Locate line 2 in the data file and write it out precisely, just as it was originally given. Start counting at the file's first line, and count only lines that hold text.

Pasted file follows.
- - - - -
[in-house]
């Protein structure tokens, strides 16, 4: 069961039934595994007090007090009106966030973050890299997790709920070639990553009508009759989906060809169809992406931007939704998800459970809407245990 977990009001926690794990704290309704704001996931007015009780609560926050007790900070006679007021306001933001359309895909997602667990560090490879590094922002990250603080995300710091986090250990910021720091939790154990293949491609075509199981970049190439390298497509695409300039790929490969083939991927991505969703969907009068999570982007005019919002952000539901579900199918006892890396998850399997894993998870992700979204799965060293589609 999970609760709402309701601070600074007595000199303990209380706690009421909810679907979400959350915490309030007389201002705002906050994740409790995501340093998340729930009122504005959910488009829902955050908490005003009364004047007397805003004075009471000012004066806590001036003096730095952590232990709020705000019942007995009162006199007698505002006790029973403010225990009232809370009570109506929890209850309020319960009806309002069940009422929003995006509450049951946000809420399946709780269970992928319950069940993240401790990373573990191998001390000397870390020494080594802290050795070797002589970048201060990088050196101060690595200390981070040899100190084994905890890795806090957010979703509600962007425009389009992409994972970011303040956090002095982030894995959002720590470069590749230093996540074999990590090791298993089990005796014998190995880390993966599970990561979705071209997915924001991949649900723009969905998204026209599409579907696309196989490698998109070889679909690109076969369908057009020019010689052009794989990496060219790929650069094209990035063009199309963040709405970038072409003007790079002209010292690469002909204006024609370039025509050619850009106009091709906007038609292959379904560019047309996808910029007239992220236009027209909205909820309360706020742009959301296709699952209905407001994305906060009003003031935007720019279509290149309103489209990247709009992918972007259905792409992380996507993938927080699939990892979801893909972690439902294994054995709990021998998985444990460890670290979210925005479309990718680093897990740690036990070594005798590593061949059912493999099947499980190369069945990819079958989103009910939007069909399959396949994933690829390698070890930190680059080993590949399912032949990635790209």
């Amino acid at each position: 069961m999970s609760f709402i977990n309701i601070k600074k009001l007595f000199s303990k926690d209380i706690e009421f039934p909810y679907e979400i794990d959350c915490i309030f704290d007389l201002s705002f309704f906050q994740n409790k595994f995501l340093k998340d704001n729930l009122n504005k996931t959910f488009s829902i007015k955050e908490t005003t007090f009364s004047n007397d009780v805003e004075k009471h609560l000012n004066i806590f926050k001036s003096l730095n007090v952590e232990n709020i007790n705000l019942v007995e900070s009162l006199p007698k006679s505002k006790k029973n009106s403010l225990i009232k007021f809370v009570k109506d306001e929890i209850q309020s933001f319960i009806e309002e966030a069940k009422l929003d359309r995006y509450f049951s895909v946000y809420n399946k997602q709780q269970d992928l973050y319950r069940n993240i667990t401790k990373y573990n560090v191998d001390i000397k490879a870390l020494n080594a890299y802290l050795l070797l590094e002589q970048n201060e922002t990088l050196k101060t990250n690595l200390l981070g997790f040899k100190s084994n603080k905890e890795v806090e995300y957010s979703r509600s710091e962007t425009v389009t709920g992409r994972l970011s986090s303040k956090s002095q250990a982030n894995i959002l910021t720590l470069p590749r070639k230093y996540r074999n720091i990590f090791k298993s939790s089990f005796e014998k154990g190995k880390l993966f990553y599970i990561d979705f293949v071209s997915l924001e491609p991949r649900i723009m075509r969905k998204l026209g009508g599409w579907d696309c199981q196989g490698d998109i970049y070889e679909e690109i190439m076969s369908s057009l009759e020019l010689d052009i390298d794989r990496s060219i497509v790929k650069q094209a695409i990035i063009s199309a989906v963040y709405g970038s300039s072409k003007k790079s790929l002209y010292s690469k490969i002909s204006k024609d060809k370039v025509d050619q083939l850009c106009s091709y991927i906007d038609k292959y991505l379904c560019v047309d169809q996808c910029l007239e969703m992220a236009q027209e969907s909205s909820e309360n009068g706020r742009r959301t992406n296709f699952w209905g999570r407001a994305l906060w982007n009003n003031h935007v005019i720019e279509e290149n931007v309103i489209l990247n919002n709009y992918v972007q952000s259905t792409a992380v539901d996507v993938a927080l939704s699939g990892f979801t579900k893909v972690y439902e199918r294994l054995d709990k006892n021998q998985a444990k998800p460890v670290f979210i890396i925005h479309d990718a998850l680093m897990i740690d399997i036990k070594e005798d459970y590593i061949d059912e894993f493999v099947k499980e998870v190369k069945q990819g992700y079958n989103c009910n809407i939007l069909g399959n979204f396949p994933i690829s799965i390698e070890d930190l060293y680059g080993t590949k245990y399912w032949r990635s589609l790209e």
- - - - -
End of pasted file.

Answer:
């Protein structure tokens, strides 16, 4: 069961039934595994007090007090009106966030973050890299997790709920070639990553009508009759989906060809169809992406931007939704998800459970809407245990 977990009001926690794990704290309704704001996931007015009780609560926050007790900070006679007021306001933001359309895909997602667990560090490879590094922002990250603080995300710091986090250990910021720091939790154990293949491609075509199981970049190439390298497509695409300039790929490969083939991927991505969703969907009068999570982007005019919002952000539901579900199918006892890396998850399997894993998870992700979204799965060293589609 999970609760709402309701601070600074007595000199303990209380706690009421909810679907979400959350915490309030007389201002705002906050994740409790995501340093998340729930009122504005959910488009829902955050908490005003009364004047007397805003004075009471000012004066806590001036003096730095952590232990709020705000019942007995009162006199007698505002006790029973403010225990009232809370009570109506929890209850309020319960009806309002069940009422929003995006509450049951946000809420399946709780269970992928319950069940993240401790990373573990191998001390000397870390020494080594802290050795070797002589970048201060990088050196101060690595200390981070040899100190084994905890890795806090957010979703509600962007425009389009992409994972970011303040956090002095982030894995959002720590470069590749230093996540074999990590090791298993089990005796014998190995880390993966599970990561979705071209997915924001991949649900723009969905998204026209599409579907696309196989490698998109070889679909690109076969369908057009020019010689052009794989990496060219790929650069094209990035063009199309963040709405970038072409003007790079002209010292690469002909204006024609370039025509050619850009106009091709906007038609292959379904560019047309996808910029007239992220236009027209909205909820309360706020742009959301296709699952209905407001994305906060009003003031935007720019279509290149309103489209990247709009992918972007259905792409992380996507993938927080699939990892979801893909972690439902294994054995709990021998998985444990460890670290979210925005479309990718680093897990740690036990070594005798590593061949059912493999099947499980190369069945990819079958989103009910939007069909399959396949994933690829390698070890930190680059080993590949399912032949990635790209």